The South African Centre for Digital Language Resources (SADiLaR) is a national centre supported by the Department of Science and Innovation (DSI). SADiLaR has an enabling function, with a focus on all official languages of South Africa, supporting research and development in the domains of language technologies and language-related studies in the humanities and social sciences.  READ MORE... 




South African Centre for Digital Language Resources (SADiLaR) forges ahead with an initiative to help students with basic academic writing.

SADiLaR’s language development and testing node, the Inter-institutional Centre for Language Development and Assessment (ICELDA), has developed a series of videos, called Write It, to fill the gap by guiding students through writing.

Language Resources Audit to support multilingualism is underway in public universities of South Africa. Language continues to be a barrier to access and success for many students at South African higher education institutions. This was noted by the Department of Higher Education and Training (DHET) in their revised Language Policy Framework for Higher Education.

Language and culture are closely intertwined; a person’s language influences their perceptions of the world and shapes their cultural identity. This is why, when a language is lost, we lose so much. Dr Sheena Shah and Dr Matthias Brenzinger are working on a SADiLaR-supported project in collaboration with the ebaPhuthi (Phuthi people), a minority group in Lesotho and South Africa, to restore and revitalise the siPhuthi language. This is taking place through several initiatives, including working with the community to develop and produce a multimodal corpus of siPhuthi. Key to this project is the active involvement of the community.

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SADiLaR is pleased to announce the secondment of Professor Tobie van Dyk, a highly respected applied linguist from the School of Languages at North-West University (NWU) in South Africa. Prior to this secondment, Prof van Dyk was Head of the Centre for Academic and Professional Language Practice and Director of the School of Languages, both at NWU.

“Professor van Dyk’s expertise in the field of applied linguistics and his well-established national and international networks are essential for SADiLaR to fulfill its mandate,” says Mr Juan Steyn, SADiLaR’s Director of Operations.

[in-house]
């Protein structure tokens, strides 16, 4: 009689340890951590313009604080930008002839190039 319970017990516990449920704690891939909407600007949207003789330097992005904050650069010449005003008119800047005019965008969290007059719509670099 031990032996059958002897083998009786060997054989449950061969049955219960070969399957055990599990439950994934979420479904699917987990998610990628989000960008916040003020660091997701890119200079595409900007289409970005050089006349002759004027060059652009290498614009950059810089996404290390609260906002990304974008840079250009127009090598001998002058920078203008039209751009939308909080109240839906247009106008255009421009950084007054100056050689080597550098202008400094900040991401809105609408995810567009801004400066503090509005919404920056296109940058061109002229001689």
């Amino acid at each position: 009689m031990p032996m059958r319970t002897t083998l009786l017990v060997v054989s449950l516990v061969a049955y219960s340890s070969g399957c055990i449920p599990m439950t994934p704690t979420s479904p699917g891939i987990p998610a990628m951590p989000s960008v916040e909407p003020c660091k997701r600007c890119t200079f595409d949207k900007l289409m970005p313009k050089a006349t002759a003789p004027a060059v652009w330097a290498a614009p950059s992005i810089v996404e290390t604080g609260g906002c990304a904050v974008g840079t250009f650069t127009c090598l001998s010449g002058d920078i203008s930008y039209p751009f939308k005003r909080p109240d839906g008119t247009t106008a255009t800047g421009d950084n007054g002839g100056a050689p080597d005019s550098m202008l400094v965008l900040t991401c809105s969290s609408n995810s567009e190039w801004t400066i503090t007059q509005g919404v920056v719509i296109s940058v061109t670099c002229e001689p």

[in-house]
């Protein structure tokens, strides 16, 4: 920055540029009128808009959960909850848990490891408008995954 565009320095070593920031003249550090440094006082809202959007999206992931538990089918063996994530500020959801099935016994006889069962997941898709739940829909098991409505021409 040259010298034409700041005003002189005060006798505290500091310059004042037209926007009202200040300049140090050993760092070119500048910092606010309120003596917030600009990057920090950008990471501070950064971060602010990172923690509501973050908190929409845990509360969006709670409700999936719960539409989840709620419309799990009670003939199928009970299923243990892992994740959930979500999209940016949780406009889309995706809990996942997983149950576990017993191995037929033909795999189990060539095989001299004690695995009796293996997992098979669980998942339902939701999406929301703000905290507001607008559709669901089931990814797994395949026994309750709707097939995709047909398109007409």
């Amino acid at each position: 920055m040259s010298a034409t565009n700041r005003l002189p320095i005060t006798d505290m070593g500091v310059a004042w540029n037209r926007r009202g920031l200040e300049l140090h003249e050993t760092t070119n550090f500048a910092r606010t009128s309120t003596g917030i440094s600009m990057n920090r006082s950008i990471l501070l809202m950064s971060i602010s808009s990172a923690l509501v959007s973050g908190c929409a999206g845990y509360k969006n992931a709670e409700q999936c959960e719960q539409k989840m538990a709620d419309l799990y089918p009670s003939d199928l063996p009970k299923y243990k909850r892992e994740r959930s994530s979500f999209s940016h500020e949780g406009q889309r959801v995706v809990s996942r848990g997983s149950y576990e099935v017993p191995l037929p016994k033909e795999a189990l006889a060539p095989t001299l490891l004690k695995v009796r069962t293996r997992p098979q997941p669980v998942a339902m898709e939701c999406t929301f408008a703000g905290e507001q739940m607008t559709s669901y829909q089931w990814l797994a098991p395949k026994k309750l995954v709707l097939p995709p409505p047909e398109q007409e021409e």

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The Spelling Checkers for South African Languages, a spelling and hyphenation checker tool for ten of South Africa’s official languages excluding English, is now available free to download from our websiteThe spell checker tool offers an extensive wordlist for Afrikaans, isiNdebele, isiXhosa, isiZulu, Siswati, Sesotho, Sesotho sa Leboa, Setswana, Tshivenḓa and Xitsonga.

Find out more and download the Spelling Checkers for South African Languages

To build up the field of linguistics in nine of South Africa’s official languages the University of South Africa (UNISA) node of SADiLaR, which focuses on language resource development, has created a linguistics termbank which is now freely available online.

DH-IGNITE is a regional event hosted by SADiLaR and the ESCALATOR programme aiming to support the development of an active community of practice in Digital Humanities (DH) and Computational Social Sciences (CSS) in South Africa.

  • 6 DH-IGNITE events to reach all 26 public universities across the country.
  • Participate in person or virtually.
  • We’ll talk about digital/computational methodologies in humanities and social sciences!

Visit the DH-IGNITE WEBSITE for more information on what to expect.

SWiP: "Preserving languages: Open, free and accessible knowledge for all.”

SWiP is a collaborative initiative by the South African Centre for Digital Language Resources (SADiLaR); the free encyclopaedia (Wikipedia) and the Pan South African Language Board (PanSALB). This project aims to bring together communities of language practice practically to advance and celebrate the use of South African Languages and aims to encourage communities of practice to actively participate in contributing to the free encyclopaedia (Wikipedia). Learn more about SWiP